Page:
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    Great answers, y'all, thanks! Does anyone have any knowledge/opinion of those cheap Indian sets on the 'bay? It's around $45 for a 28-piece filter kit for 52mm (and around $120 for 77mm...)
     
  8. tkamiya

    tkamiya Member

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    No first hand knowledge of such filters but....

    We spend lots of money for the best quality lenses and stress over every aspect of the images we create. It makes no sense to me to put something of unknown quality in front of it. If you are talking about B&W contrast filters, you really need a set of 4.

    Yellow, orange, red, and green.

    If you have to save money, you might want to get lower end of Hoya or Tiffen. I have no idea where they are made but they are of a known quality. My approach would be to buy a high quality filter but buy just a few to start. That way, I won't be buying anything that I'd have to upgrade in the future. Personal preference, of course.
     
  9. teleugeot

    teleugeot Member

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    I think you're right, Kamiya. At this point I really only need yellow, UV, ND and a polarizer I think. I'll probably go that route.
     
  10. BrianShaw

    BrianShaw Member

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    Interestingly I've found, despite great pessimism, many of the Indian knock-off products to be surprisingly functional. But I would not spend money trying out their filters without first seeing them. They may be very good, but...
     
  11. AFenvy

    AFenvy Member

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    The main reason I don't use step up rings to standardize my filters to one size is because I value lens hoods. You simply cannot use the proper lens hood when you use a nonstandard size filter. Just something to keep in mind.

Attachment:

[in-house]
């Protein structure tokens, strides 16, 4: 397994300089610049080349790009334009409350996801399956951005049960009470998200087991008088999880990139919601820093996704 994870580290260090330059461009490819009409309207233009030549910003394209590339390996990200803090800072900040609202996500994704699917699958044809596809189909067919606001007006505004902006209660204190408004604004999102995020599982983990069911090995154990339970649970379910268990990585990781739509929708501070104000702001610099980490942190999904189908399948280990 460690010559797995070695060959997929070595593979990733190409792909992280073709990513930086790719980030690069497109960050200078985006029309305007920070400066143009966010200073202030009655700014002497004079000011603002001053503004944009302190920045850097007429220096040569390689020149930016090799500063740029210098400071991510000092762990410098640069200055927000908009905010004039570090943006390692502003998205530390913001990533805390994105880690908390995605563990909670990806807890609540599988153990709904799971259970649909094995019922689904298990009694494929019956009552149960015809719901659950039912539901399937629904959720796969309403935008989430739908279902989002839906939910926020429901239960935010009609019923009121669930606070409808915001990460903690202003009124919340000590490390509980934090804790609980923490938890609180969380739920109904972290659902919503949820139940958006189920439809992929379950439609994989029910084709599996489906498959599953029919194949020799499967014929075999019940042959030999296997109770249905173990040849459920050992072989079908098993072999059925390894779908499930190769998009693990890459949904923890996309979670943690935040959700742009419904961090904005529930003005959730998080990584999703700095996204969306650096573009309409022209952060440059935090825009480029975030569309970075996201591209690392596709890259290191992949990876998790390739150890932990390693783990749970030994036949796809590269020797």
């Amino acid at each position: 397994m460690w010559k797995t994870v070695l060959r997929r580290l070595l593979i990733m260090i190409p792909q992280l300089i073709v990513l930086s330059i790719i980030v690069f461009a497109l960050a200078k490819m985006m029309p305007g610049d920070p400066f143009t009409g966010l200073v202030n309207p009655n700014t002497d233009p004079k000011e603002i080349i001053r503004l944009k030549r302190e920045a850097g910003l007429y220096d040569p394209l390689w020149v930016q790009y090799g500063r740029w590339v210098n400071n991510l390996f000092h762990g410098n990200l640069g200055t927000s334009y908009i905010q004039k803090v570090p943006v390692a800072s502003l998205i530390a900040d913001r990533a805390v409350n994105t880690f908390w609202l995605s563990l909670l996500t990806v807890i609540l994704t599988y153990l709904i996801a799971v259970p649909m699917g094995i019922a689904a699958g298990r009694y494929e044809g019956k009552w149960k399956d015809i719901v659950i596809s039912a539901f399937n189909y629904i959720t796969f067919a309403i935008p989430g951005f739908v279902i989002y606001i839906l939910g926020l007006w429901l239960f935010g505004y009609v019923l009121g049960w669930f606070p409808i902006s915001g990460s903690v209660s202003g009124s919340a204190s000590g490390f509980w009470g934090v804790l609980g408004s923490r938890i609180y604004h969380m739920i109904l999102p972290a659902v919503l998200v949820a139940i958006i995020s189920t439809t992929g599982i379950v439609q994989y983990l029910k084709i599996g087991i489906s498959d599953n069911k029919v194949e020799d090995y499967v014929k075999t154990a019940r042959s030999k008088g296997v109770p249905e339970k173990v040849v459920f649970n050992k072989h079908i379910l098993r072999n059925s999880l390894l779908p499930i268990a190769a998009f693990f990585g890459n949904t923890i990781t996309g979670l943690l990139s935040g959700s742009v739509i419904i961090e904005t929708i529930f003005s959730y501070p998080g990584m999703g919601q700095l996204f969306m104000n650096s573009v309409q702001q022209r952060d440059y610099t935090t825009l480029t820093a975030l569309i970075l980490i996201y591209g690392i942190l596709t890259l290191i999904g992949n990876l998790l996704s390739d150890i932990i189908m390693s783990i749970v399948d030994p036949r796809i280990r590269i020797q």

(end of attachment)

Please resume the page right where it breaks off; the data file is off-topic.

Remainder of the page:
12. tkamiya

    tkamiya Member

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    If you want a polarizer, I recommend a Nikon branded one. I have one and it's actually less expensive than many other premium brands. Quality seems to be top notch as well. On top of it, it comes in a nice carrying case. I like mine.
     
  13. tkamiya

    tkamiya Member

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    I do this all the time. My filters are 77mm. Other than 52mm lenses which are way too small, all other sizes (that I have) actually fits the filter and the ring inside the hood. It's not an easiest thing to install nor adjust (polarizers) but the fact is, in many cases, you actually can....

    All of my lenses have a hood bayonet on the leading edge of the lens barrel.
     
  14. Gerald C Koch

    Gerald C Koch Member

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    All filters degrade the image to a certain extent. A filter adds two additional surfaces into the light path. This is one aspect of photography where it pays to buy the very best. Ansel Adams recommends using filters conservatively. Over the years I have bought many filters only to find that I seldom use them. The one that is used most (and this is only ocassionally) is a medium yellow filter to darken the sky. This filter approximates what the human eye sees when using panchromatic films.